Negatives: It is expensive but might be worth it if you spiralize a lot of soft vegetables and are tired of using a hand held spiralizer. The price is high just for the slicing/shredding function and a food processor will work better. The Veggie Bullet doesn’t provide any flexibility on speeds or thickness like some spiralizers provide. The chute is a nice idea but might have a hard time shooting out softer ingredients like grated cheese. User reviews are very mixed.
Overall Opinion: The Veggie Bullet is a creative idea but is a little expensive and the user reviews are very mixed on its performance. The Nutribullet spiralizer feature is a neat idea but the results depend on which vegetable you use. I could see how the spiralizer would be very useful though if you have a hard time manually spiralizing vegetables. The slicing and shredding function are OK and you might find them useful if you don’t already have a food processor or other similar kitchen device but could use some improvement.
If you are still undecided on the Veggie Bullet then read additional recent user reviews of the product at Amazon and user comments at the bottom of this post. Also, I provided some alternative appliance options below.
Right now (Fall 2017) you can find the Veggie Bullet for sale at most big retailers, Amazon, or directly at Nutribullet.
Nutribullet website is the only one offering the extra accessories (1. Angel Hair Blade, 2. Ribbon Spiralizer Blade, 2. Curly Fry blade, and 4. Nutribullet blender attachment to make single serve smoothies and sauces) but they charge more than Amazon for that. Nutribullet does have a 30-day money back guarantee but make sure you read the fine print. There are some user complaints that state it is very difficult to package the Veggie Bullet back up exactly to Nutribullet requirements to get the refund. Read this user review that shares their return experience.
Amazon has the Veggie Bullet for slightly less but without the bonus accessories that Nutribullet offers. Amazon sells the Veggie Bullet directly on their website and is obviously much more generous with its 30 day return policy.
All the top retailers like Target, Macy’s, and Bed Bath and Beyond directly carry the Veggie Bullet for a similar price and accessories as Amazon. Those retailers might have a sale or coupon for a great price but typically they exclude appliances in their coupon promotions. Ask those retailers if they accept returns of used goods if you want to test the Veggie Bullet.
Veggie Bullet Alternatives
The slice and shred food processing functions can be replicated with any food processor like the popular ones I mentioned above. Other food processor choices are the Oster 2-in-1 Salad Prep & Food Processor which is a lower cost and has a similar chute as the Veggie Bullet but doesn’t do spiralizing. Another option is the popular Presto Salad shooter which shoots out sliced or shredded vegetables but doesn’t spiralize.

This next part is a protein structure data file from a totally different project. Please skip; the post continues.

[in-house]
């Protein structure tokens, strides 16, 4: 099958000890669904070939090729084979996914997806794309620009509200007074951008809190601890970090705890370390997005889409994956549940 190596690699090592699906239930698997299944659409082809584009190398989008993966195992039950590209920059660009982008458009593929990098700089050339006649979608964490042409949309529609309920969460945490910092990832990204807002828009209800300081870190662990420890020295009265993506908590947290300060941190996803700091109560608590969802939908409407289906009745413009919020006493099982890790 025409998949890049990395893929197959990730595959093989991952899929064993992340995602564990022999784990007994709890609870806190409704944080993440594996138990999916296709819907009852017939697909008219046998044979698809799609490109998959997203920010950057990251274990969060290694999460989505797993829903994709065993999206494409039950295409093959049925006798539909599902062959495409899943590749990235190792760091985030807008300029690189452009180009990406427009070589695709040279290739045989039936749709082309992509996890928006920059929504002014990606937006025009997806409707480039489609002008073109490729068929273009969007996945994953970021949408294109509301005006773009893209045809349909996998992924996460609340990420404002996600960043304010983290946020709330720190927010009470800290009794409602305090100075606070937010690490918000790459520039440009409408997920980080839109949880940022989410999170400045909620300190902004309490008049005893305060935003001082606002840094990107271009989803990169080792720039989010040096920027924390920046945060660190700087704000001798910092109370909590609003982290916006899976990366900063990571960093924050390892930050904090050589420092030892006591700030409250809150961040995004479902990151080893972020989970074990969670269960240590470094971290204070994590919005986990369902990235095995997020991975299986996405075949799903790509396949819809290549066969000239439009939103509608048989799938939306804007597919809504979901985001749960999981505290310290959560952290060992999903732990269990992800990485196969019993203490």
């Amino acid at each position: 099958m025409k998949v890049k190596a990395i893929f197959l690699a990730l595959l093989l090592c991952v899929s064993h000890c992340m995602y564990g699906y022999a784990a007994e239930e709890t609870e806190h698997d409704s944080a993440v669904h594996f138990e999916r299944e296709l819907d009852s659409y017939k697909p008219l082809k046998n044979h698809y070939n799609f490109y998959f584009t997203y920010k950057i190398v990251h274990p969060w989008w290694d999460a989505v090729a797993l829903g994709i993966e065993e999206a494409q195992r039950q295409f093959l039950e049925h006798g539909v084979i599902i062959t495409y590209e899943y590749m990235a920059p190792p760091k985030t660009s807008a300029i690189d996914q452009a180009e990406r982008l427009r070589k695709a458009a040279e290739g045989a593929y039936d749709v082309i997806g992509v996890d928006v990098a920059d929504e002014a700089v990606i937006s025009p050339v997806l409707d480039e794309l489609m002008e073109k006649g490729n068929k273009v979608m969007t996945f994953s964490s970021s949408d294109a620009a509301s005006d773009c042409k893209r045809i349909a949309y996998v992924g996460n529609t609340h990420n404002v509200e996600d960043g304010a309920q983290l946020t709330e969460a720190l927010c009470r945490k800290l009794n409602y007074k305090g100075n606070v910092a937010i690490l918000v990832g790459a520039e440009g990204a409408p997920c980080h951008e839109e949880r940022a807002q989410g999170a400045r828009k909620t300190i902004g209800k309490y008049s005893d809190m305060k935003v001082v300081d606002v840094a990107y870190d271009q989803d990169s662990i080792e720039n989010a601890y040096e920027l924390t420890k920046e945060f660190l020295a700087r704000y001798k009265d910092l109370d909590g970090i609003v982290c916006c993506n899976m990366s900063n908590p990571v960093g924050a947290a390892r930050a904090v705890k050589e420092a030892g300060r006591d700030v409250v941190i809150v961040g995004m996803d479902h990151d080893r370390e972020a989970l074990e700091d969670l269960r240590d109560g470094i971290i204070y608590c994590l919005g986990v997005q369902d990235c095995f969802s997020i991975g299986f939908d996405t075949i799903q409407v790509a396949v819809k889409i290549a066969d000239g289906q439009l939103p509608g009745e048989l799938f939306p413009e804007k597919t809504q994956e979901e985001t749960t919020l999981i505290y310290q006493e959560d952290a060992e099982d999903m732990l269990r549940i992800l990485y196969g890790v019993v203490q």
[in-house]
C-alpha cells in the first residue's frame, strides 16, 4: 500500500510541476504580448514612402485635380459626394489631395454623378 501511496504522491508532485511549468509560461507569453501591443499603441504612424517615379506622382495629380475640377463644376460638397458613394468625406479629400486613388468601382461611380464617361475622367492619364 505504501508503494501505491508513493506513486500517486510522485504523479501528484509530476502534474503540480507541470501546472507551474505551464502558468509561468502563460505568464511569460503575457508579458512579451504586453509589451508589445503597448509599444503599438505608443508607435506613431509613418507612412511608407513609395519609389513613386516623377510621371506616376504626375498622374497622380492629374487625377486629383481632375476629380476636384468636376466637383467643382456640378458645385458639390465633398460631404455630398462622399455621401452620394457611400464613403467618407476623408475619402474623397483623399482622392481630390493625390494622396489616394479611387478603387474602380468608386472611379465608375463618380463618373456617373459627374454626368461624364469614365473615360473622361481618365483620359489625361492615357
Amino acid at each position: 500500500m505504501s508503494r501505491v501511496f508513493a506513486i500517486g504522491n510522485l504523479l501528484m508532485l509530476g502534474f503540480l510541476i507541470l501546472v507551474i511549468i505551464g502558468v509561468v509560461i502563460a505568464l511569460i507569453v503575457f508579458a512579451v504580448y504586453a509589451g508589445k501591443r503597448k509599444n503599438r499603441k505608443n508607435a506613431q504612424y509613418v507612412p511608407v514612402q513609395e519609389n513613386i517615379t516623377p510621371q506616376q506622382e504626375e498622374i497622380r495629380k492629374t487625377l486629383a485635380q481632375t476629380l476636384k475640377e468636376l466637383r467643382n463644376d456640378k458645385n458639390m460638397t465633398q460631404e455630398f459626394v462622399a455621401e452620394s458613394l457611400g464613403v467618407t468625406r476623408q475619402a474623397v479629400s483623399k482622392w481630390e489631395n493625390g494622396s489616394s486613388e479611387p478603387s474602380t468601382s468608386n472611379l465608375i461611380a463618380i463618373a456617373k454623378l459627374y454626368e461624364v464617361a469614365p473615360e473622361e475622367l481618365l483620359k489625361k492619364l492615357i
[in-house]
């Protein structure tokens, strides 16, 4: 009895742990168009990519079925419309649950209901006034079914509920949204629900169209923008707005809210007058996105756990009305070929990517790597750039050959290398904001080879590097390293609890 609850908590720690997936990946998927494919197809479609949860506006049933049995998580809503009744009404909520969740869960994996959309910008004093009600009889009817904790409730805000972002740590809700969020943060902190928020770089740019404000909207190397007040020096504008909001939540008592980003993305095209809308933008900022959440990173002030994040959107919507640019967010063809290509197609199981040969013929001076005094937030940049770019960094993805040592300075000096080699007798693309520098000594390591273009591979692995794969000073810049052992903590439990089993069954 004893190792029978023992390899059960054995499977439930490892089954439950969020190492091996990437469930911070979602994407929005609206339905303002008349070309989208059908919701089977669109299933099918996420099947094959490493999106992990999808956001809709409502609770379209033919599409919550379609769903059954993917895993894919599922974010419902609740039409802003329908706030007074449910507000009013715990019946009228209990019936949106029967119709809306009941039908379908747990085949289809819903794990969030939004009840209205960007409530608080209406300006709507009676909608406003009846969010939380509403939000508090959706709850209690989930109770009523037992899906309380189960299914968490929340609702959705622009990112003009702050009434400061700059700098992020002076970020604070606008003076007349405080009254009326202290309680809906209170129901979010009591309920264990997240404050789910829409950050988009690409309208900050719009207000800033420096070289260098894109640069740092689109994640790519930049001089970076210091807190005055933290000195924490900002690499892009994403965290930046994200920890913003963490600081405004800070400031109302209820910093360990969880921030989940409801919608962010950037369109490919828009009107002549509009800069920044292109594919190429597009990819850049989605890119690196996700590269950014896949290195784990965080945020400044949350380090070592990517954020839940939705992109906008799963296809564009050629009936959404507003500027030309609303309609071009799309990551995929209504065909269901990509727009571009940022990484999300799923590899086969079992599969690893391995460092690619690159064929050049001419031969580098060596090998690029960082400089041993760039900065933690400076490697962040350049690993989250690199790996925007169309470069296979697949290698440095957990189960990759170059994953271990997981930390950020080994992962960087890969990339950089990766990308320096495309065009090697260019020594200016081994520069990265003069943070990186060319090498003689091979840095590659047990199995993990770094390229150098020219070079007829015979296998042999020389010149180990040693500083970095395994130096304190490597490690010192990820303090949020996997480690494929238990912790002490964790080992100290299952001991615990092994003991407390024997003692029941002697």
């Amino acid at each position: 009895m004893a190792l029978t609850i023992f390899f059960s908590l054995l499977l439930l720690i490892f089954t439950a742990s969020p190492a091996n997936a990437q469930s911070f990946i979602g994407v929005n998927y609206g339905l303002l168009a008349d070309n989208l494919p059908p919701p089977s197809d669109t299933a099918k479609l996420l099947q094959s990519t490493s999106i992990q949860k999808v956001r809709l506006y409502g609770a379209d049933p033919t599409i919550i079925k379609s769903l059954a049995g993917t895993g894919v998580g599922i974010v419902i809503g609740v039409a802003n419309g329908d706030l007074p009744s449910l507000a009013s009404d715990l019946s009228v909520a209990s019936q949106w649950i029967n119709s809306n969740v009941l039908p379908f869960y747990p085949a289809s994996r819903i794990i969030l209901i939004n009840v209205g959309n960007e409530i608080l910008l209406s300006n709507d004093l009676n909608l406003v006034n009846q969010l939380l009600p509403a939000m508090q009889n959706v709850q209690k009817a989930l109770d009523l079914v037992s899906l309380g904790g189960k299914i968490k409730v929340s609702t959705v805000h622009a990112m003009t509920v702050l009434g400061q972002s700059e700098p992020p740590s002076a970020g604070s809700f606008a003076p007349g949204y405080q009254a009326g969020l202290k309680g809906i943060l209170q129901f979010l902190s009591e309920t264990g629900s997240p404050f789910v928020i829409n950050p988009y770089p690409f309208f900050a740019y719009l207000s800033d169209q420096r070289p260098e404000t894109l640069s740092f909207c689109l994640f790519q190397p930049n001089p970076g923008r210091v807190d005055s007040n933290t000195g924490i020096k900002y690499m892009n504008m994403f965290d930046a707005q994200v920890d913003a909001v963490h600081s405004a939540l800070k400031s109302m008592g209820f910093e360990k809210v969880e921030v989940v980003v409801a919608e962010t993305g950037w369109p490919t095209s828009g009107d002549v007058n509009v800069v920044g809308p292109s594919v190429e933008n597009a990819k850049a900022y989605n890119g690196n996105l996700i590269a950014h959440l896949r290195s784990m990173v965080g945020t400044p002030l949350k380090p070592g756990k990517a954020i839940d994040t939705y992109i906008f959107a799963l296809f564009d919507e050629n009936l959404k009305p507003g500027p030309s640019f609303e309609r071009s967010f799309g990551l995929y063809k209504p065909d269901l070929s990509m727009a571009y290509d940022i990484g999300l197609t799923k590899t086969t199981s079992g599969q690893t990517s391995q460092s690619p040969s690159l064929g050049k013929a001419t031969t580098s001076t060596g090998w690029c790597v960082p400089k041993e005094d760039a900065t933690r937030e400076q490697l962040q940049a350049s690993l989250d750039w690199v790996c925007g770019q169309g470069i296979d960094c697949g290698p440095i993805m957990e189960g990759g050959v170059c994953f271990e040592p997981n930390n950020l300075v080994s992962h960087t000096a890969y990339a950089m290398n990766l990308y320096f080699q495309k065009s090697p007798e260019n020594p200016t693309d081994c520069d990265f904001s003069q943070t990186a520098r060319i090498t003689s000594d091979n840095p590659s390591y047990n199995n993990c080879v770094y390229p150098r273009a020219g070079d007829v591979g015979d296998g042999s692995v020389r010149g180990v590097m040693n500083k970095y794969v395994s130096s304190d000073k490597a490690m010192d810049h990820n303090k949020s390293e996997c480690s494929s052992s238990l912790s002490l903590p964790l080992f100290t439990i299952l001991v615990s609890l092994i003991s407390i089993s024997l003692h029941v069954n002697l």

If you just like the spiralizer feature then there are other choices on the market for less and it depends on if you really want automatic or manual and if you want features like slicing thickness and number of blades. The manual spiralizers will give you more control and ability to adjust thickness.
For manual spiralizers, the top rated manual spiralizer is this one from OXO (It scored the highest in independent tests for performance, quality and features. Here is a thorough user review of the OXO). The second popular choice is this manual spiralizer which is slightly less expensive and performed a little worse than the OXO one but still has 1000’s of excellent reviews.
The selling point of the Veggie Bullet is the automatic spiralizer feature and there are not a lot of choices right now. The Kitchenaid spiralizer attachment mentioned above is a good Veggie Bullet alternative or the Ninja blender mentioned below. A low priced automatic spiralizer is the Oster which might suit your needs.
Finally, some of the Ninja blenders all-in-one models have accessories to blend, chop, dice, puree, and food prep but most don’t spiralize. The Ninja all-in-one food processing choices that DON’T have spiralizers are the popular QB1004 and Fullsize BL770.
Recently Ninja recently added a spiralizer to two of their new blender models (There is either the compact model or full size model. Both are more expensive than Veggie Bullet but will do blending, food prep, and electric spiralizer.
While I love Nutribullet blenders, the Veggie Bullet has some areas it could improve. The user reviews are very mixed about the results and I think getting the Veggie Bullet only makes sense for those that either don’t have any other similar kitchen appliance or possibly have a hard time physically using manual spiralizers. The spiralizer works fine with certain vegetables but the results from the other components really depend on which ingredients you use.
Overall, I am “neutral” on the Veggie Bullet and prefer using separate appliances that perform better for the specific spiralize/shred/slicing tasks. If you will be spiralizing a lot of specific vegetables then the Veggie Bullet can save you time and might be a good fit for you.
I hope the information in this overview helped. Please leave any questions or comments below.